Book Review: ‘How I Made A Hundred Movies In Hollywood And Never Lost A Dime’ by Roger Corman

How I Made A Hundred Movies In Hollywood And Never Lost A Dime should probably be required reading for students in film school. While it doesn’t discuss the basics of making a film, it is a firsthand account of how to be frugal and resourceful when making a motion picture.

While this is an autobiography of filmmaking legend Roger Corman, it focuses much more on his life as a director and producer than it does on his childhood or his personal life. Sure, it discusses those things but the bulk of its focus is on Corman’s projects and the challenges he faced with some of his best-known films.

Corman runs through his very early pictures. He then gets into some of his late 50s horror classics like Little Shop of HorrorsBucket of Blood and a few others. After that, he gets to my favorite era of his career, those Vincent Price starring Edgar Allan Poe adaptations. Corman then delves into his projects with Peter Fonda, Bruce Dern and a young Jack Nicholson.

Following the bulk of his career where he was a director, Corman details the reasons why he started focusing on producing over directing and how he started his own production company New World Pictures. There is also a lot about his relationship with American International Pictures over the years. He even talks about one of his failures but also one of his passion projects, the William Shatner starring The Intruder.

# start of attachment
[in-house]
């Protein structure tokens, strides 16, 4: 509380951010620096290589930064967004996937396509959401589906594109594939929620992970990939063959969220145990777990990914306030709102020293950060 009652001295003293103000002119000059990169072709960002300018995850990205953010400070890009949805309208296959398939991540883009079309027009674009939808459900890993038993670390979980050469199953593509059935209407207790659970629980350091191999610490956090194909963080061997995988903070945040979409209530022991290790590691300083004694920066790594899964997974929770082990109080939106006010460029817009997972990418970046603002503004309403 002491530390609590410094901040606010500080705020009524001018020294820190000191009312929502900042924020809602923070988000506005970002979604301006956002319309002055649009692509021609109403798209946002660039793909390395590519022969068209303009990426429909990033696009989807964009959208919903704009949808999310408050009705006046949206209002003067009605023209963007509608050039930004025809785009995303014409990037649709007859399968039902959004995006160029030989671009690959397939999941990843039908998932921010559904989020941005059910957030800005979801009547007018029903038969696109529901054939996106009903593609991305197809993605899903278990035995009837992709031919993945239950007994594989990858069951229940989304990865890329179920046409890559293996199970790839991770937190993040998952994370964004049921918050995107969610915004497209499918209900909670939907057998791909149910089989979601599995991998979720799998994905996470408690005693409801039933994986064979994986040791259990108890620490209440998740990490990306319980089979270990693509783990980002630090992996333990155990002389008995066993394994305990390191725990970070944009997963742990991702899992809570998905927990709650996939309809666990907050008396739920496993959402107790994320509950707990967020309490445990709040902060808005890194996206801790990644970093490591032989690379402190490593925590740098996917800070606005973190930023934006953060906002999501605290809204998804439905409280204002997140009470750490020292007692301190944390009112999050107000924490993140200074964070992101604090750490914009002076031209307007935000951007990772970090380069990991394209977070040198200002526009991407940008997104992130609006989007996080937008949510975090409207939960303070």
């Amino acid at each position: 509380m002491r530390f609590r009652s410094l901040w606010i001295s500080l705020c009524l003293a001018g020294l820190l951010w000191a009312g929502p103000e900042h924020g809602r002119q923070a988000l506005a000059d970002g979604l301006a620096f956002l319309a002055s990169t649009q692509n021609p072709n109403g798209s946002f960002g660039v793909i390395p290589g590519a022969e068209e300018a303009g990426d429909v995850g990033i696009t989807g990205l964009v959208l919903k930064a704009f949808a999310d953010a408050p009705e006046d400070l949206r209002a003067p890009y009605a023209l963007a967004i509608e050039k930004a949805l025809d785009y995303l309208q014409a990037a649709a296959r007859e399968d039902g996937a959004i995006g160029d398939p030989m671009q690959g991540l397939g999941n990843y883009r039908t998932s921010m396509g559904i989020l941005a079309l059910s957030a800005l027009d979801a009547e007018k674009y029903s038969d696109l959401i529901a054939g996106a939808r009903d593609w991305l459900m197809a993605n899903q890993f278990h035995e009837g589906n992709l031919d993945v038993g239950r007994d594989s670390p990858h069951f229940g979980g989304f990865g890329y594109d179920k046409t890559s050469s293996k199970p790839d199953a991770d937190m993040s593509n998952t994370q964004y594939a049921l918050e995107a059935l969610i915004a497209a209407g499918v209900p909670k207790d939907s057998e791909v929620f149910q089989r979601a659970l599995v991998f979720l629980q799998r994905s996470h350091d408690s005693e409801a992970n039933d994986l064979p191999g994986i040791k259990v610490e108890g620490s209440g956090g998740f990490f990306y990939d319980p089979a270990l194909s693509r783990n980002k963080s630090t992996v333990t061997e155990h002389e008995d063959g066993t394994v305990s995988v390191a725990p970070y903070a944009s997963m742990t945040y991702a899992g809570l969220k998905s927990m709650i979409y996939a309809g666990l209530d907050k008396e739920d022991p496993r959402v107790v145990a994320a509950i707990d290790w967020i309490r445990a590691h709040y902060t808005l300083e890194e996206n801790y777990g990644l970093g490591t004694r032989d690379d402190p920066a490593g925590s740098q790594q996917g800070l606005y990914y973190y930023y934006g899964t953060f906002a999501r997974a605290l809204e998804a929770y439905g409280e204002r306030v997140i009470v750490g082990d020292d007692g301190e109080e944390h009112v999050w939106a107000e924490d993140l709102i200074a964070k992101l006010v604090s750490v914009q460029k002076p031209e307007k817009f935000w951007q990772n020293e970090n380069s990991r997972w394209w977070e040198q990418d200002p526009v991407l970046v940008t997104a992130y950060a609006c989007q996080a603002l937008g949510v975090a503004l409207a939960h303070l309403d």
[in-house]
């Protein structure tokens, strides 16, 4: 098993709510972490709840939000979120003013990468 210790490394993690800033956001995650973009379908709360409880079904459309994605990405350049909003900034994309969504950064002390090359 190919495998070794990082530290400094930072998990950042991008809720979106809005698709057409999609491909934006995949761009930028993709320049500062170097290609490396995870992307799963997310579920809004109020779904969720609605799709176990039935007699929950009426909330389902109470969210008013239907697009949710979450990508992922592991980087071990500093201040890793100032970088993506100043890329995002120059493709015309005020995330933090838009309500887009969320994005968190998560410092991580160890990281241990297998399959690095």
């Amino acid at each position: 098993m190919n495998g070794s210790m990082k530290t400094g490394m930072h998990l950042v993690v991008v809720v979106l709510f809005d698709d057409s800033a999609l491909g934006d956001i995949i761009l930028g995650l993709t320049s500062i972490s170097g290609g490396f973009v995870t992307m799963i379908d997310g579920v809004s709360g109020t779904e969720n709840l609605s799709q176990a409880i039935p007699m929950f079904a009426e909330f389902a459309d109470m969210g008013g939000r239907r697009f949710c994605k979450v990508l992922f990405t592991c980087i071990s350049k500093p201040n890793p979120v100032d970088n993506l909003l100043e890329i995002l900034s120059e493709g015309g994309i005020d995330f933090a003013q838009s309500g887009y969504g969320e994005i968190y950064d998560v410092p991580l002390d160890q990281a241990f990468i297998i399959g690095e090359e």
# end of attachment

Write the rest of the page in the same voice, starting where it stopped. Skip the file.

The book also features the insight of several of Corman’s collaborators. We get to hear from Jack Nicholson, Dick Miller, Peter Fonda, Vincent Price, Bruce Dern, Dennis Hopper, Martin Scorsese, Francis Ford Coppola, Joe Dante and more.

How I Made A Hundred Movies In Hollywood And Never Lost A Dime is a pretty cool book for those who are fans of Roger Corman’s work. He spent decades bucking the system and very rarely failed. He paved the way for lots of young filmmakers and actors and was very instrumental in shaping the movie industry into what it is today.

When the independent studios rose, after decades of tyranny from the majors, Corman was front and center. He may not be as famous as Steven Spielberg or Martin Scorsese but they owe their careers to his hard work.

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